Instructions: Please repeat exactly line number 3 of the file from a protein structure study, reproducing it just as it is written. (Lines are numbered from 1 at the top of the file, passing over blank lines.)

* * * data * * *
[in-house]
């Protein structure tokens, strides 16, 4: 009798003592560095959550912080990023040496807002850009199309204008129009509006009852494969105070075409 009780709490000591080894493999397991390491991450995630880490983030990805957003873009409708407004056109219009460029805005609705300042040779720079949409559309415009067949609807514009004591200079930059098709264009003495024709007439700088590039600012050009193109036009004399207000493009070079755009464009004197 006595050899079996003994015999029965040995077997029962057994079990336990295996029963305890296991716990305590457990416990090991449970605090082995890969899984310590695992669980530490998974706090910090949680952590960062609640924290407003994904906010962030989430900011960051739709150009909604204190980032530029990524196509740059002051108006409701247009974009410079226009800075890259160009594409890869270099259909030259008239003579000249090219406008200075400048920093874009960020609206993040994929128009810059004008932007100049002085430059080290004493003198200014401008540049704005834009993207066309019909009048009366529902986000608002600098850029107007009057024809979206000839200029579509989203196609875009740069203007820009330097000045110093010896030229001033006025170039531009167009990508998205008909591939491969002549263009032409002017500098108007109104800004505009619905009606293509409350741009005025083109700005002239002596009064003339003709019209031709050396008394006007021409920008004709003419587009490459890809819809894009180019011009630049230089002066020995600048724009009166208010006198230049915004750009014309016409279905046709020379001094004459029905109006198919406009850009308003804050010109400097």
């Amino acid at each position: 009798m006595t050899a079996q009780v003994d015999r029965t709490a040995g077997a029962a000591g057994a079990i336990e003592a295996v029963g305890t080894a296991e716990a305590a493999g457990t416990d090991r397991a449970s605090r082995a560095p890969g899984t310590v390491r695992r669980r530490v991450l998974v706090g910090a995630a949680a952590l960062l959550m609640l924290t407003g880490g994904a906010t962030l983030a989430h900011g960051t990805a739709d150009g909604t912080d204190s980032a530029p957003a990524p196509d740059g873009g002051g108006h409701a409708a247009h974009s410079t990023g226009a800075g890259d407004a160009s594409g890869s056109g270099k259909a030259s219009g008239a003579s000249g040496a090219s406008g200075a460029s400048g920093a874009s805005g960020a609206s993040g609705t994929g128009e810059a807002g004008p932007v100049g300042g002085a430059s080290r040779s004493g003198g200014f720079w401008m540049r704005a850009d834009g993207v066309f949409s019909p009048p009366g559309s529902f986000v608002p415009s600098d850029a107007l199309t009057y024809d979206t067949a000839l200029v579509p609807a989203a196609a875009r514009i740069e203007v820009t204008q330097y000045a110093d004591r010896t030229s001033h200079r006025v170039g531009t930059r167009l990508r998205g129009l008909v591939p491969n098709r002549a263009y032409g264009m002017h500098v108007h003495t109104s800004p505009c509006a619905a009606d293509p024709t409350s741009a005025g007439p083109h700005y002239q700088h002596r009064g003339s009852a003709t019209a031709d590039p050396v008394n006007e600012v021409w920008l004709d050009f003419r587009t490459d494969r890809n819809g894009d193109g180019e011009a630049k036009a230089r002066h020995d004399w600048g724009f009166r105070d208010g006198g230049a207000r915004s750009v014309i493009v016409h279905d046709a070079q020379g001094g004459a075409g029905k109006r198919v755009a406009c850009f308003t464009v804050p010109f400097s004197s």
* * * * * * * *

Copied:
């Amino acid at each position: 009798m006595t050899a079996q009780v003994d015999r029965t709490a040995g077997a029962a000591g057994a079990i336990e003592a295996v029963g305890t080894a296991e716990a305590a493999g457990t416990d090991r397991a449970s605090r082995a560095p890969g899984t310590v390491r695992r669980r530490v991450l998974v706090g910090a995630a949680a952590l960062l959550m609640l924290t407003g880490g994904a906010t962030l983030a989430h900011g960051t990805a739709d150009g909604t912080d204190s980032a530029p957003a990524p196509d740059g873009g002051g108006h409701a409708a247009h974009s410079t990023g226009a800075g890259d407004a160009s594409g890869s056109g270099k259909a030259s219009g008239a003579s000249g040496a090219s406008g200075a460029s400048g920093a874009s805005g960020a609206s993040g609705t994929g128009e810059a807002g004008p932007v100049g300042g002085a430059s080290r040779s004493g003198g200014f720079w401008m540049r704005a850009d834009g993207v066309f949409s019909p009048p009366g559309s529902f986000v608002p415009s600098d850029a107007l199309t009057y024809d979206t067949a000839l200029v579509p609807a989203a196609a875009r514009i740069e203007v820009t204008q330097y000045a110093d004591r010896t030229s001033h200079r006025v170039g531009t930059r167009l990508r998205g129009l008909v591939p491969n098709r002549a263009y032409g264009m002017h500098v108007h003495t109104s800004p505009c509006a619905a009606d293509p024709t409350s741009a005025g007439p083109h700005y002239q700088h002596r009064g003339s009852a003709t019209a031709d590039p050396v008394n006007e600012v021409w920008l004709d050009f003419r587009t490459d494969r890809n819809g894009d193109g180019e011009a630049k036009a230089r002066h020995d004399w600048g724009f009166r105070d208010g006198g230049a207000r915004s750009v014309i493009v016409h279905d046709a070079q020379g001094g004459a075409g029905k109006r198919v755009a406009c850009f308003t464009v804050p010109f400097s004197s």